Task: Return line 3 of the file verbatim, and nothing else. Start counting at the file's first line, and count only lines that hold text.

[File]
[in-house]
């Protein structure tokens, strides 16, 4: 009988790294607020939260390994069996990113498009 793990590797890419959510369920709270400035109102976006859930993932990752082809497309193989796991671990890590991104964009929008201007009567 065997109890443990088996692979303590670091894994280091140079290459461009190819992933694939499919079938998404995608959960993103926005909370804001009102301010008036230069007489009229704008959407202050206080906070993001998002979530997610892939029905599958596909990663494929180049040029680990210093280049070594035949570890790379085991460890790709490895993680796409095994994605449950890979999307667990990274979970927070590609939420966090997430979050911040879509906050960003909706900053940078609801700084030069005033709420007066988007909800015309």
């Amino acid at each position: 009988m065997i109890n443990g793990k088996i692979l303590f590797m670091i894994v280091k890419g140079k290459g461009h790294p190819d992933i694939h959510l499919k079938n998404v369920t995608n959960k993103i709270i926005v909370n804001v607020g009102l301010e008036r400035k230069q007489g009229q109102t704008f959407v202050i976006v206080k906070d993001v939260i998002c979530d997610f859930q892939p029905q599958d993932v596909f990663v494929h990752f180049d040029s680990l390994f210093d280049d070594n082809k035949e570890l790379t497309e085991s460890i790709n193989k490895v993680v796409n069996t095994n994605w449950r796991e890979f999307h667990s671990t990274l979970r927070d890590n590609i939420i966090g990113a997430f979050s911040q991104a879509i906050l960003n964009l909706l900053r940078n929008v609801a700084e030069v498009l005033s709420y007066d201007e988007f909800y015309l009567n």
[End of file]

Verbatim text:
């Amino acid at each position: 009988m065997i109890n443990g793990k088996i692979l303590f590797m670091i894994v280091k890419g140079k290459g461009h790294p190819d992933i694939h959510l499919k079938n998404v369920t995608n959960k993103i709270i926005v909370n804001v607020g009102l301010e008036r400035k230069q007489g009229q109102t704008f959407v202050i976006v206080k906070d993001v939260i998002c979530d997610f859930q892939p029905q599958d993932v596909f990663v494929h990752f180049d040029s680990l390994f210093d280049d070594n082809k035949e570890l790379t497309e085991s460890i790709n193989k490895v993680v796409n069996t095994n994605w449950r796991e890979f999307h667990s671990t990274l979970r927070d890590n590609i939420i966090g990113a997430f979050s911040q991104a879509i906050l960003n964009l909706l900053r940078n929008v609801a700084e030069v498009l005033s709420y007066d201007e988007f909800y015309l009567n």